British Workers Fear Job Losses

British Workers Fear Job Losses

British Workers Fear Job Losses

British Workers Fear Job Losses

British Workers Fear Job Losses

A study published by HR support company Citation has revealed that nearly half of British workers are worried about job losses.

Meanwhile, 31 percent of respondents said that they were working unpaid overtime in order to reduce the chances of being made redundant.

Anxieties about the future are not limited to workers, with 79 percent of business owners concerned about the future of their businesses as rising prices reduce profits.

The survey reflects general concerns about trading conditions across the British economy. The government has offered a series of support measures, including subsidised energy bills for business. However, the announcement that the current system will be replaced with an “energy discount scheme” in March of this year has provoked some organisations – such as the Federation of the Small Businesses – to claim that help provided by the new scheme will be ‘immaterial’ to firms already struggling with rising costs.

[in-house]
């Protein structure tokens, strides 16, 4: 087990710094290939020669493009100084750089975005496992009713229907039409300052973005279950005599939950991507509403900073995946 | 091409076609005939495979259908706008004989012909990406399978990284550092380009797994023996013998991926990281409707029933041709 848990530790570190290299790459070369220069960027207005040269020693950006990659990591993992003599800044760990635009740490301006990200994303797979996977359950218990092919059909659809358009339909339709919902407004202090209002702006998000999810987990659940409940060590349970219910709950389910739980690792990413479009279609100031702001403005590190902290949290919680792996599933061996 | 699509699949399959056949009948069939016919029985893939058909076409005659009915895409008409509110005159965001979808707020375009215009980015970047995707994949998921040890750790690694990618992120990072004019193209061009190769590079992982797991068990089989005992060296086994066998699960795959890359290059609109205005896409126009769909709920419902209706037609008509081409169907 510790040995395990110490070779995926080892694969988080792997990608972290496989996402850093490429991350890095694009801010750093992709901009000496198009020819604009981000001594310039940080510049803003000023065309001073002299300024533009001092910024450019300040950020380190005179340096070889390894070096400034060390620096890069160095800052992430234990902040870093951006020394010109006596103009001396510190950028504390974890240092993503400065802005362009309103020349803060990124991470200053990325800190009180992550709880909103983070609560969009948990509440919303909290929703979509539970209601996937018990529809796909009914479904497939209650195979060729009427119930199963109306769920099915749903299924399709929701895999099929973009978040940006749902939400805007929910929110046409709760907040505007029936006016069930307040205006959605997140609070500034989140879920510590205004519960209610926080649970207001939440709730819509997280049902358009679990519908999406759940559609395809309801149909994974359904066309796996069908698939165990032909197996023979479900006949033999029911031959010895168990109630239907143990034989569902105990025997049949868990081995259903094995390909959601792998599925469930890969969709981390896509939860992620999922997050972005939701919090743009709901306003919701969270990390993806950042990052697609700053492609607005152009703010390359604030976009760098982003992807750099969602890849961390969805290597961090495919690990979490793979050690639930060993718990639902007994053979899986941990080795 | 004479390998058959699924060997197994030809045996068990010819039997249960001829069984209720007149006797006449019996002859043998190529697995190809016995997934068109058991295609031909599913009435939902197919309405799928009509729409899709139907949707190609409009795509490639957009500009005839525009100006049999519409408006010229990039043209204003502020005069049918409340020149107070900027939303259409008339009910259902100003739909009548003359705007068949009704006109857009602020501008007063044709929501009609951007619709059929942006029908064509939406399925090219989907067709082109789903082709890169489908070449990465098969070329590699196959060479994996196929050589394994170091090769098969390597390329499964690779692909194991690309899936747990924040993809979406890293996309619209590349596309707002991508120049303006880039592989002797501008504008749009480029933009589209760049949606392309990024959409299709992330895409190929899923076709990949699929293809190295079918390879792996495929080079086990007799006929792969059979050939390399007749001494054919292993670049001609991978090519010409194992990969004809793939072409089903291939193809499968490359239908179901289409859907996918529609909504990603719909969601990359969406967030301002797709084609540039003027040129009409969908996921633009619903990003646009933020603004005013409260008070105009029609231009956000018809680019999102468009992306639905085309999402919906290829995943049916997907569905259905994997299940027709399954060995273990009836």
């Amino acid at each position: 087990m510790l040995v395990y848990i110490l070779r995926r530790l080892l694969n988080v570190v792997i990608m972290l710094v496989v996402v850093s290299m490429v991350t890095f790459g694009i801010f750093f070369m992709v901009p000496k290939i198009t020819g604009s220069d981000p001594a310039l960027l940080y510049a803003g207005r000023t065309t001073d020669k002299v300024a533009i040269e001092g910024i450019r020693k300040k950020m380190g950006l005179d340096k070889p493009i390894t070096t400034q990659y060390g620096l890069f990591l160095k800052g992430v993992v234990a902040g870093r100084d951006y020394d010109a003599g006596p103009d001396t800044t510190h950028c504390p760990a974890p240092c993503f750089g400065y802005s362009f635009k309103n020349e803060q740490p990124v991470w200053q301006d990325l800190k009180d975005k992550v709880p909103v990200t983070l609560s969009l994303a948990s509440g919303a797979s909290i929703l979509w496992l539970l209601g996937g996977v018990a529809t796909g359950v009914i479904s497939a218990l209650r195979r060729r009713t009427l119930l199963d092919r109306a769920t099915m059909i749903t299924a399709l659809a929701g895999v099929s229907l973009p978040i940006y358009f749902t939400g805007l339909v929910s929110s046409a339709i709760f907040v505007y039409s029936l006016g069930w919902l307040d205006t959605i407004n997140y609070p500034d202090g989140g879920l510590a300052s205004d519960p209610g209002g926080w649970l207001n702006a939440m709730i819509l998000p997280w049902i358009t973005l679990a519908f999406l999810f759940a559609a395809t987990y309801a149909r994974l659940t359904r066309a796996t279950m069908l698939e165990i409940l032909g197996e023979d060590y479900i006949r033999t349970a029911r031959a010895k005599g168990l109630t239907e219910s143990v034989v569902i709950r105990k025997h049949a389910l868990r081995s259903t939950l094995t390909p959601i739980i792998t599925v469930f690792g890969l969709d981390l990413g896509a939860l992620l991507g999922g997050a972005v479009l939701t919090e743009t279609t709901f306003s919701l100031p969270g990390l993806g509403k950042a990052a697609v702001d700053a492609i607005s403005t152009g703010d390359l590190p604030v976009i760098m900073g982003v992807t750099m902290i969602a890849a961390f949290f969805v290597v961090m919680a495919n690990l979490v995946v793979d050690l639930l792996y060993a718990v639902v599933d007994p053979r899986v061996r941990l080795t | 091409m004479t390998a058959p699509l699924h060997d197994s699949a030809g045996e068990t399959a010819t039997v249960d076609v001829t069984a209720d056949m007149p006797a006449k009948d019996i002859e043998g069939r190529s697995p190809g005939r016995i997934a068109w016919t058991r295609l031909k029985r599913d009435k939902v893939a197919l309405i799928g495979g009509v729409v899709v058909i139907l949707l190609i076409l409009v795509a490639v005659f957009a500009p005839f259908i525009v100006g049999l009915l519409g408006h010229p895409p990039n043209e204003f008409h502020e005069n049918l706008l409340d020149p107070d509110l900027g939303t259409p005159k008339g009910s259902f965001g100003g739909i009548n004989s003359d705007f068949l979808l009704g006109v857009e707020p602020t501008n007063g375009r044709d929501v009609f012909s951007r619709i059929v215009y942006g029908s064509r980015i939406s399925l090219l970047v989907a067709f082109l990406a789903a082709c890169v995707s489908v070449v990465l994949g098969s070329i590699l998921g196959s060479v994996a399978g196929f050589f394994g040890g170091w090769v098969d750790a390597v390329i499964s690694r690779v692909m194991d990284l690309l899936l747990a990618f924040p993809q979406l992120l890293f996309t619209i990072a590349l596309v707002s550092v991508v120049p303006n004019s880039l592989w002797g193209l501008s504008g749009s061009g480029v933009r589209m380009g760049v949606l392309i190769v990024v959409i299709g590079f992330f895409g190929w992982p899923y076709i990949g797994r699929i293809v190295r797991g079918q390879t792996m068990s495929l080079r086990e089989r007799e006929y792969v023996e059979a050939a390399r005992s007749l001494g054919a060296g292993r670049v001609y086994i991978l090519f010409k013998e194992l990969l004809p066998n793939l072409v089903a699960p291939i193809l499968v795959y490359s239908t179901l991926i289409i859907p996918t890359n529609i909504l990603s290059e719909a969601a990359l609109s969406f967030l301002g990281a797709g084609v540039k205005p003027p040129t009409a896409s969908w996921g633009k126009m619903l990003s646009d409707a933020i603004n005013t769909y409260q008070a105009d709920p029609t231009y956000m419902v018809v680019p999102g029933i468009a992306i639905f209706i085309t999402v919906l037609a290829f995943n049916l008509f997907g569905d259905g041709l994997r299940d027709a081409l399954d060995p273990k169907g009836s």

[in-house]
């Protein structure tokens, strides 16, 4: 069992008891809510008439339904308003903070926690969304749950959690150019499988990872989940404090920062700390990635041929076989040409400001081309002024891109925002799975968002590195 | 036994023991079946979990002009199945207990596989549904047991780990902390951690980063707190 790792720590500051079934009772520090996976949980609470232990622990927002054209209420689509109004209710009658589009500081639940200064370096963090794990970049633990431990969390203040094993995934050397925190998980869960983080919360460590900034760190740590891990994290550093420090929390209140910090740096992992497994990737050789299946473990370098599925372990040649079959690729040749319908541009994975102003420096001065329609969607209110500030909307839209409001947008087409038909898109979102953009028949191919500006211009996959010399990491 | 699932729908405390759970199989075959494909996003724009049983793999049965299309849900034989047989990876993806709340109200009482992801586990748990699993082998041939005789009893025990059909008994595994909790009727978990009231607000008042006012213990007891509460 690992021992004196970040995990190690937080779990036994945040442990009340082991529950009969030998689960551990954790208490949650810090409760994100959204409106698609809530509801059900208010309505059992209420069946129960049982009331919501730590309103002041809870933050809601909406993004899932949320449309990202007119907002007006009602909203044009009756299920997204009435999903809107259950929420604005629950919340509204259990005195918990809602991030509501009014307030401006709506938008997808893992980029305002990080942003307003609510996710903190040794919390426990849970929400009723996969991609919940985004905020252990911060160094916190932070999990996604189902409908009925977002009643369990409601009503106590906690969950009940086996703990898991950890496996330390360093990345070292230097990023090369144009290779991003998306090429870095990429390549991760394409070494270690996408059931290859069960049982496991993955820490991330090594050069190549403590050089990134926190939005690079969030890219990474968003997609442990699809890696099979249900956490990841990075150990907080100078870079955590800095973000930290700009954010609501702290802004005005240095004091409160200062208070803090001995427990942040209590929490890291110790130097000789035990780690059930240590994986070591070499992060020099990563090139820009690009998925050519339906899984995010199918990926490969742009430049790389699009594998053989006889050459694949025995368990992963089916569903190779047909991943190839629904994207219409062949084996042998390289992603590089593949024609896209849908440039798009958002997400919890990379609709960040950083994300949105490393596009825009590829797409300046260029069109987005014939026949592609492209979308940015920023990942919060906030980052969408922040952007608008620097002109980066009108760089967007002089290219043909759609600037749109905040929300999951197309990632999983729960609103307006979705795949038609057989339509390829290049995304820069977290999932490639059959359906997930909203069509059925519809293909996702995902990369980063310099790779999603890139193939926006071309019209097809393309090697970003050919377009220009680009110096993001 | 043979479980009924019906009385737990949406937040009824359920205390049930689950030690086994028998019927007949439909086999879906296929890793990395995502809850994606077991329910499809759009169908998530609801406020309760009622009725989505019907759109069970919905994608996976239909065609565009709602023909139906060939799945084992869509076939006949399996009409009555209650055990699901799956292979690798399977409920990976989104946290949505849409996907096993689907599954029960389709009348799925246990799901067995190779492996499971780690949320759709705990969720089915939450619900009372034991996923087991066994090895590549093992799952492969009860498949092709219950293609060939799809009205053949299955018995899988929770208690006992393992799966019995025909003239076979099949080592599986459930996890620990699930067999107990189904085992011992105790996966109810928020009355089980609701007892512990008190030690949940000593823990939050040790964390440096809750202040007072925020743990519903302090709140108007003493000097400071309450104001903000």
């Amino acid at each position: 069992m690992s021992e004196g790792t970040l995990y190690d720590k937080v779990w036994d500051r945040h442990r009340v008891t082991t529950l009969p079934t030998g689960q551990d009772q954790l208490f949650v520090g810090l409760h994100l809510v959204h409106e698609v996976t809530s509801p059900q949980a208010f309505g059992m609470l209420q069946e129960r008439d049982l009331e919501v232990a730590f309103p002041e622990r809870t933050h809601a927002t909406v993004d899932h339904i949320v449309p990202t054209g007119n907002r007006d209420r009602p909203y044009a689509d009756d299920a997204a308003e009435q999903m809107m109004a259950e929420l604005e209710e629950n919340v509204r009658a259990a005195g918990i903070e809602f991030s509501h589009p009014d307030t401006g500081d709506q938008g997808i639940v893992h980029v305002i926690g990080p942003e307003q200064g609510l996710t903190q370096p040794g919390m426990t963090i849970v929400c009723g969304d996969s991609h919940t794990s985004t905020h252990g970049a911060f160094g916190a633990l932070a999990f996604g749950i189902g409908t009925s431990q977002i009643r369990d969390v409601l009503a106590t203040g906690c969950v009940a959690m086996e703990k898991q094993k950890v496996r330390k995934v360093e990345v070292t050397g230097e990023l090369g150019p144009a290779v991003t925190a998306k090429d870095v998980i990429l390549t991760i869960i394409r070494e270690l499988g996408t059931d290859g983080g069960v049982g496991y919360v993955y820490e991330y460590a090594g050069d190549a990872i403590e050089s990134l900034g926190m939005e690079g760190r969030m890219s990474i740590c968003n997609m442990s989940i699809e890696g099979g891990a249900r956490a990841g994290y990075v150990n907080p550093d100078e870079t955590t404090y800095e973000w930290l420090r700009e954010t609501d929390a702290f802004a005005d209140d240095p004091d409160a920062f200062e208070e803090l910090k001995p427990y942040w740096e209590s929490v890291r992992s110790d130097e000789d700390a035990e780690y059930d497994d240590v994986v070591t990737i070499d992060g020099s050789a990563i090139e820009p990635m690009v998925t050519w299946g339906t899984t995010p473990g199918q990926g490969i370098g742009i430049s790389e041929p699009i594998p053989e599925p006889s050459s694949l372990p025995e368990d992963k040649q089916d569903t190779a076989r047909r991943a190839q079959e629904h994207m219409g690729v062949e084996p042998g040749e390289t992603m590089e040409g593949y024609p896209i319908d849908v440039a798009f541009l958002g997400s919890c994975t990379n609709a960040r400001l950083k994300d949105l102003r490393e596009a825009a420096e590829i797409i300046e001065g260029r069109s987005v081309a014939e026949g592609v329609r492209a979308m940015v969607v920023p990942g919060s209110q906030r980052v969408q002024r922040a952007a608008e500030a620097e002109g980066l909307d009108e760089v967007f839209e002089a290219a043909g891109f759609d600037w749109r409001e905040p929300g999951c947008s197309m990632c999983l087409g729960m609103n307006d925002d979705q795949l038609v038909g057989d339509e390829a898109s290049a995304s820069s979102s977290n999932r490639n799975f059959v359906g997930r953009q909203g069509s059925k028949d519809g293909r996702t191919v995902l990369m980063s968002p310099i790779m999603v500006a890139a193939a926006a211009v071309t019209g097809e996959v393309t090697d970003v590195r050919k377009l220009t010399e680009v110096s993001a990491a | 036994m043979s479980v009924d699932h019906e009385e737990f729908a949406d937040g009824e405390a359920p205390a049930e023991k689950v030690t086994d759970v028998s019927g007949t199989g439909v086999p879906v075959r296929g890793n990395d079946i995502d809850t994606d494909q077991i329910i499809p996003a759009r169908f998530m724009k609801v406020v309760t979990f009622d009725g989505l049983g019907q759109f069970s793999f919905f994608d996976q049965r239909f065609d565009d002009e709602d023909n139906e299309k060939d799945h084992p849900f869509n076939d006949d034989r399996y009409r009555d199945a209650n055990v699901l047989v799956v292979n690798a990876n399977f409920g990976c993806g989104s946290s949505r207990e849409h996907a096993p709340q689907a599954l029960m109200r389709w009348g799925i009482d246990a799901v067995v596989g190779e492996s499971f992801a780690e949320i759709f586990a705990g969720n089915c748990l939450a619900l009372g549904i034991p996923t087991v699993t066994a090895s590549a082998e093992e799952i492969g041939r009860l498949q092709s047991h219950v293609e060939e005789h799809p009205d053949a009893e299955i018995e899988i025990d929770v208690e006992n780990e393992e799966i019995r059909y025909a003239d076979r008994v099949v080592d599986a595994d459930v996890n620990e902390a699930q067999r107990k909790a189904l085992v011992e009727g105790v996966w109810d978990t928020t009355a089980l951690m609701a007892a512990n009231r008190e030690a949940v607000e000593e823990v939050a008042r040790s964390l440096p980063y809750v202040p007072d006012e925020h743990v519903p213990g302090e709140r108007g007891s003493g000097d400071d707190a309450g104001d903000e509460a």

Despite this, the government has pointed to the ‘unprecedented package of support’ provided to non-domestic users through the winter, with £18 billion set aside to help businesses locked into contracts signed before the spike in energy prices. The new energy discount scheme, it said, would strike a ‘balance between supporting businesses over the next 12 months and limiting taxpayer’s exposure to volatile energy markets, with a cap set at £5.5 billion.’

The Workers Union Says…

Escalating costs often hit small businesses – and their employees – the hardest. But we cannot be blind to the fact that workers everywhere are facing huge challenges. As well as affecting productivity, economic strife has an impact on the mental health of the nation, with recent estimates of days lost to stress and anxiety totalling nearly 17 million.

While the interconnected nature of the world economy means that neither government nor business can be expected to solve these issues in isolation, it is abundantly clear that workers should not give employers their time for free. The hours outside of work are a precious resource that helps people to rest and pursue other interests. Workers who feel under obligation to stay on without compensation are not only being exploited, they are losing the opportunity to focus on other – equally important – areas of their lives.

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